Section 1.3, part 2
Section 1.3, part 2
The 68-95-99.7 Rule
• In any normal distribution:
– 68 % of the individuals fall within 1s of m.
– 95 % of the individuals fall within 2s of m.
– 99.7 % of the individuals fall within 3s of m.
How can we make a valid comparison
of observations from two distributions?
• By standardizing the values of the
observations with respect to the distributions
from which they come.
• If x is an observation from a distribution with
mean m and standard deviation s, then
is the standardized value (a.k.a. z-score) of x.
Standard Normal Distribution
The standard normal distribution is the normal
distribution N(0,1) with mean 0 and standard
If a variable X has a N(m,s) distribution, the
has the standard normal distribution.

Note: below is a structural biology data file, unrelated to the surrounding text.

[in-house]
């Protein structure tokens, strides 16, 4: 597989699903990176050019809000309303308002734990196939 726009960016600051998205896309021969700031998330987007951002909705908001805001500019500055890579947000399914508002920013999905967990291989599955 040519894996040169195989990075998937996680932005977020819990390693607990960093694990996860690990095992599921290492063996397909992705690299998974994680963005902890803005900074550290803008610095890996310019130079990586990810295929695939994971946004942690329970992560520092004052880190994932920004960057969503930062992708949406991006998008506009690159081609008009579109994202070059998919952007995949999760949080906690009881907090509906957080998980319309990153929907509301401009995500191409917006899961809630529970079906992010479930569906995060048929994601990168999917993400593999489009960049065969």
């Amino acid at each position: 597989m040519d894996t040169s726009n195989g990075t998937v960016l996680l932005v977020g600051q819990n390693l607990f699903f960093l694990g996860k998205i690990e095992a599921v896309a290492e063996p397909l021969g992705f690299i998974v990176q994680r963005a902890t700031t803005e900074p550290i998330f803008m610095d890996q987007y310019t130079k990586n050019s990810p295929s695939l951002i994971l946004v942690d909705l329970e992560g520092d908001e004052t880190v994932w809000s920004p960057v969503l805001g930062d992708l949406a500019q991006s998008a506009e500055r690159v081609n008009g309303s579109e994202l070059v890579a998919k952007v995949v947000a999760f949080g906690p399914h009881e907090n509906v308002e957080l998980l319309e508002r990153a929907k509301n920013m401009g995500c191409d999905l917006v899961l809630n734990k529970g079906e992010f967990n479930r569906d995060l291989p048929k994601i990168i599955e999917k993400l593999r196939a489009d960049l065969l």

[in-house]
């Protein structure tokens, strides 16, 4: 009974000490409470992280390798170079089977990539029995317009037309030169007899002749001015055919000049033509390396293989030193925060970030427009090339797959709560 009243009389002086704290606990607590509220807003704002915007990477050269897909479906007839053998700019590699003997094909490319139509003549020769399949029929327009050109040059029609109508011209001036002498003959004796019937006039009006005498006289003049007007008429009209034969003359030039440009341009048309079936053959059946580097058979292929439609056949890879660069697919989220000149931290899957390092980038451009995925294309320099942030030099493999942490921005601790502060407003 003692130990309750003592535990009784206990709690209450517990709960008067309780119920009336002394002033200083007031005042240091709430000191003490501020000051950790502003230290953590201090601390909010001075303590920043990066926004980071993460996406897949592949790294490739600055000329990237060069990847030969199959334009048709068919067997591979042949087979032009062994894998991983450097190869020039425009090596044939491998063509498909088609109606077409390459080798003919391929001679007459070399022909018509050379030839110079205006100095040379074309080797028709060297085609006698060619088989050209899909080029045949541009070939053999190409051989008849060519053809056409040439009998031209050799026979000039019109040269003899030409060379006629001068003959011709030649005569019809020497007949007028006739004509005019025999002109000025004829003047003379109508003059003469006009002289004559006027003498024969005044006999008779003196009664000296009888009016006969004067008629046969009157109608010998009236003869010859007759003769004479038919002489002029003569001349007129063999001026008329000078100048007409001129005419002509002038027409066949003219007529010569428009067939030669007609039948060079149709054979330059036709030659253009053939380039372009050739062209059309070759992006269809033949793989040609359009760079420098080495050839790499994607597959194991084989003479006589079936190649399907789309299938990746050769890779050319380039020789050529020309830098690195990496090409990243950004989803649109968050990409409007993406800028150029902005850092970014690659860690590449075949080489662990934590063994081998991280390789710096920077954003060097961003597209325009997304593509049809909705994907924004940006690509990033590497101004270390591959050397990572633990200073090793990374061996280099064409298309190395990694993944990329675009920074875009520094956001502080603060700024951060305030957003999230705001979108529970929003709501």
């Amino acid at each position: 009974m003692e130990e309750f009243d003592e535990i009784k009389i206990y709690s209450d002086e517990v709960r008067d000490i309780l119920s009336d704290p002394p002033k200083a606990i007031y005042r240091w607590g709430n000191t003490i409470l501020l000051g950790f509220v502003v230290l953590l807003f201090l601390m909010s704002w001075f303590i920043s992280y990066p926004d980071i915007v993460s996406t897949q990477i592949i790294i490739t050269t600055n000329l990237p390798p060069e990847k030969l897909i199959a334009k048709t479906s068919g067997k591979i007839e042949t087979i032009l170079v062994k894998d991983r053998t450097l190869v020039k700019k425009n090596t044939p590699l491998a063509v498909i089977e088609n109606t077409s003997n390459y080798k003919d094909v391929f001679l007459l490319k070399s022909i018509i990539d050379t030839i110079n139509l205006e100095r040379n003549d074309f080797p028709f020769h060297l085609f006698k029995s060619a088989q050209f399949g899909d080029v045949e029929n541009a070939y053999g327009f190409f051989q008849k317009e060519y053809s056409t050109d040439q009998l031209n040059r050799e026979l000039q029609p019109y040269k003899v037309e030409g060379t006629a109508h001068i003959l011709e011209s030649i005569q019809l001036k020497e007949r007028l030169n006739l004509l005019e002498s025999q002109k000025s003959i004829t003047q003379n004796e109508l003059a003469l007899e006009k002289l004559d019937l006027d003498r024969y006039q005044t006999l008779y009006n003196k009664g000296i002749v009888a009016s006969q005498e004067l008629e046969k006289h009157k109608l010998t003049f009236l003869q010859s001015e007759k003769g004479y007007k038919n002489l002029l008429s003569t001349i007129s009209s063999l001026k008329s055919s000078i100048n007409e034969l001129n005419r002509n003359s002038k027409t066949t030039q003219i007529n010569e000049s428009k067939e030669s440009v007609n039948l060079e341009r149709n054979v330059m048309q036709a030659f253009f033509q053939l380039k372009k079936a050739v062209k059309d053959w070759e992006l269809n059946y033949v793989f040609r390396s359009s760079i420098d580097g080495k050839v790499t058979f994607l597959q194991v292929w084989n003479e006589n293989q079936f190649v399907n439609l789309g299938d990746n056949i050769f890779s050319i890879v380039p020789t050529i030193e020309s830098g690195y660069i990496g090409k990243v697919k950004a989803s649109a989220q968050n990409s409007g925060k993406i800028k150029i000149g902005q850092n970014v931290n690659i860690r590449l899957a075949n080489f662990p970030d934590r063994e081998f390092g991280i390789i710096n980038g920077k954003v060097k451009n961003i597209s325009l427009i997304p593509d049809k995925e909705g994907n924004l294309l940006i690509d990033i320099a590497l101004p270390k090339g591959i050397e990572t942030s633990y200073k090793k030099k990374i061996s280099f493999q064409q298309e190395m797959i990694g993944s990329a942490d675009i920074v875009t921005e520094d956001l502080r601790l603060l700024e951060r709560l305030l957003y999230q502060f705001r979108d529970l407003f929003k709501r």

Standard Normal Table
(Table A, inside cover of book or from website)
1. Find the area under the standard normal curve to the
left of -1.4.
2. Find the area under the N(0,1) curve between 0.76
3. Find the value z of the N(0,1) which has area 0.25
to its right.
4. Suppose X~N(275, 43). What proportion of the
population is greater than 200? What proportion of
the population is between 200 and 375?
5. Suppose verbal SAT scores follow the N(430, 100)
distribution. How high must a student score in order
to place in the top 5%?
Testing for Normality
• The normal distribution provides a good
model for many real data distributions.
• Furthermore, the normal distribution is a
nice model to work with mathematically.
• However, we need to be cautious when
assuming normality of data. Are we sure our
data are normally distributed?
The Normal Quantile Plot:
A Visual Test of Normality
1. Arrange the observed data values from
smallest to largest and record the percentile of
the data each observation occupies.
2. Compute the z-scores of the same percentiles.
3. Plot each data point against the corresponding
If the points on a normal quantile plot lie close to a
straight line then the plot indicates the data are normal.
FIG. 1.34: Normal quantile plot of
IQ scores for 78 seventh-graders